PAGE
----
• GITHUB_APP_IDENTIFIER: Use the app ID you noted in the previous section.
  • GITHUB_WEBHOOK_SECRET: Add your webhook secret.

Here is an example .env file:

GITHUB_WEBHOOK_SECRET=your webhook secret

Step 5. Review the GitHub App template code

The template app code already contains some code that every GitHub App will need. This sections walks you through the code that already exists in the GitHub App template. There aren't any steps that you need to complete in this section. If you're already familiar with the template code, you can skip ahead to "Step 6. Start the server."

Open up the template_server.rb file in your favorite text editor. You'll see comments throughout this file that provide additional context for the template code. We recommend reading those comments carefully and even adding your own comments to accompany new code you write.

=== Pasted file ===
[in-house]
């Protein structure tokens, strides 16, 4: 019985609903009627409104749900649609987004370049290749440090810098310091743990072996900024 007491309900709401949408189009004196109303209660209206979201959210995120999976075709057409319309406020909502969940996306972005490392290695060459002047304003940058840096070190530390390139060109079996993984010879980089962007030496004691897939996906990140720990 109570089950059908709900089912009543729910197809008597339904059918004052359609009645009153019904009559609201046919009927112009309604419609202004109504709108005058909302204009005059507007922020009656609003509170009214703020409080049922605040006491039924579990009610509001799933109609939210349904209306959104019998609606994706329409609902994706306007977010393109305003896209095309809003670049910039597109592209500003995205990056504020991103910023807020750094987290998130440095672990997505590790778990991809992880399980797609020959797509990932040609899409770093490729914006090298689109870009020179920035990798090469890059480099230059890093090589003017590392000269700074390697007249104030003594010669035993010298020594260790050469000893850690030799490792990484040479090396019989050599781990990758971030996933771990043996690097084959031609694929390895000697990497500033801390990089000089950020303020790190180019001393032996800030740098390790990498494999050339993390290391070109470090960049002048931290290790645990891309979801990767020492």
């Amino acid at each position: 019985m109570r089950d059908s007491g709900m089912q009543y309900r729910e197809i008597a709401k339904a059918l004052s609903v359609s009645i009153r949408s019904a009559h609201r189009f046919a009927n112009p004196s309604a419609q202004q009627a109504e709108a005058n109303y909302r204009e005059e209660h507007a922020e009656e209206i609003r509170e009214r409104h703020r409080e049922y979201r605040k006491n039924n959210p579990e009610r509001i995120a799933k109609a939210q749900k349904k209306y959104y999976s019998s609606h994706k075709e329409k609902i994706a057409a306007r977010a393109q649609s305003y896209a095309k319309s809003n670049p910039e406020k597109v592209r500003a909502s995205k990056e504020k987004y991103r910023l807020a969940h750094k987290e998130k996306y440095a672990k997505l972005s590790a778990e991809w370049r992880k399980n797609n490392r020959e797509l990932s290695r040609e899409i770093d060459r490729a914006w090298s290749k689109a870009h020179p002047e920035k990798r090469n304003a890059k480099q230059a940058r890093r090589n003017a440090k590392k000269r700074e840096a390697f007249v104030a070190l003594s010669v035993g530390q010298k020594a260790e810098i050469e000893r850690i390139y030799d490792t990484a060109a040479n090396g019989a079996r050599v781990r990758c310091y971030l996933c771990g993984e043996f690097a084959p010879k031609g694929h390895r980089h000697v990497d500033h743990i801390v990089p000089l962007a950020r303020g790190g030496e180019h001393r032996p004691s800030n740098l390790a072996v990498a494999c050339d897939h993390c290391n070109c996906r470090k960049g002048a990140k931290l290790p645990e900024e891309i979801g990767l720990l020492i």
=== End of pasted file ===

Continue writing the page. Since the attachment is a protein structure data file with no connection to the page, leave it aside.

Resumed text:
At the top of the file you'll see set :port 3000, which sets the port used when starting the web server to match the port you redirected your webhook payloads to in "Step 1. Start a new Smee channel."

The next code you'll see is the class GHApp < Sintra::Application declaration. You'll write all of the code for your GitHub App inside this class.

Out of the box, the class in the template does the following things:

Read the environment variables

The first thing that this class does is read the three environment variables you set in "Step 4. Prepare the runtime environment" and store them in variables to use later:

# Expects that the private key in PEM format. Converts the newlines
PRIVATE_KEY =['GITHUB_PRIVATE_KEY'].gsub('\n', "\n"))